“Fracking will create over 64,000 jobs.”
This oft-quoted figure comes from a report commissioned by fracking industry trade body UKOOG in April 2014.
However, what they don’t tell you is how this headline figure is arrived at. The report’s estimate of 64,500 jobs relates to a best-case scenario of 4,000 fracking wells in 2024-26 (requiring a total spend of £33 billion). However, only about 6,100 of these would be direct jobs in the gas industry. The extra 58,400 jobs are described as indirect or induced jobs, with little explanation how this figure is arrived at.
Compare this to a similar report commissioned by DECC, which stated that only 15,900 to 24,300 full-time jobs – direct and indirect – would be created at peak construction by the shale gas industry. They would typically be short term, and few go to local people. This is fewer than the 27,000 jobs already lost or under threat because of the government’s cuts in support to the solar industry alone.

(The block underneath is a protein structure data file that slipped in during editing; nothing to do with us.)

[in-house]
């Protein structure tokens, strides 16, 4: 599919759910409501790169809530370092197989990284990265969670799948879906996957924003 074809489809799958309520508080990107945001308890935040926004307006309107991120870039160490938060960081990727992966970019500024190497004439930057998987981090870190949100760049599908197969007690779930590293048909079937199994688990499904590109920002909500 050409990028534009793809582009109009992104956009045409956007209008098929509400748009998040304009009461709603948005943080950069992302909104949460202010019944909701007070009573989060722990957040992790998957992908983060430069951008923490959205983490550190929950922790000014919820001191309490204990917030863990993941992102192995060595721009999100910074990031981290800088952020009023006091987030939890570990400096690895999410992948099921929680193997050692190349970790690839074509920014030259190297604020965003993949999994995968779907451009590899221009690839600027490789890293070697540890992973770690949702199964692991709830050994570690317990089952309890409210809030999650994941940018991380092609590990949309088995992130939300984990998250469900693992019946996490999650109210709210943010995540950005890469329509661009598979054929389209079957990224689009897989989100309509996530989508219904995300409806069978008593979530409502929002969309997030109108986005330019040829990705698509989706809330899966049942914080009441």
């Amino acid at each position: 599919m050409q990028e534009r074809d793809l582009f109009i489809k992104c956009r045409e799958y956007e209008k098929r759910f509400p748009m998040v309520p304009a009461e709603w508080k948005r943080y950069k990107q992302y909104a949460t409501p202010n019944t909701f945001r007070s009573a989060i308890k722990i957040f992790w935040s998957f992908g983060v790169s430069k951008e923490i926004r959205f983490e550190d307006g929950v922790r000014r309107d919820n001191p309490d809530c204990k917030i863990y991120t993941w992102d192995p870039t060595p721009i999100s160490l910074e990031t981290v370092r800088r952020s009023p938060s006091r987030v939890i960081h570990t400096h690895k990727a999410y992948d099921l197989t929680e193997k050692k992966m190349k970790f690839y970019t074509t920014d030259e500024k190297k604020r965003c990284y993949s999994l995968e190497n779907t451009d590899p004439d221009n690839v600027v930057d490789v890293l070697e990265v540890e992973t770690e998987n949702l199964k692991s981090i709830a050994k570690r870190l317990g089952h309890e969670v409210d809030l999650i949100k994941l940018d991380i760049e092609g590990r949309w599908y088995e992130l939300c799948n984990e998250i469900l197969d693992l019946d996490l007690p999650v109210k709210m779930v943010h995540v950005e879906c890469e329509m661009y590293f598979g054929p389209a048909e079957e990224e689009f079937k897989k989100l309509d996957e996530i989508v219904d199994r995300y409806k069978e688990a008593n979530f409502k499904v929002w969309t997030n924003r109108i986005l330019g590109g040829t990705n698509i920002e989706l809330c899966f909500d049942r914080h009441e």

“rural community businesses that rely on clean air, land, water, and/or a tranquil environment may suffer losses from this change such as agriculture, tourism, organic farming, hunting, fishing, and outdoor recreation.” – Draft Shale Gas Rural Economy Impacts paper, DEFRA
More comprehensive information and references can be found here.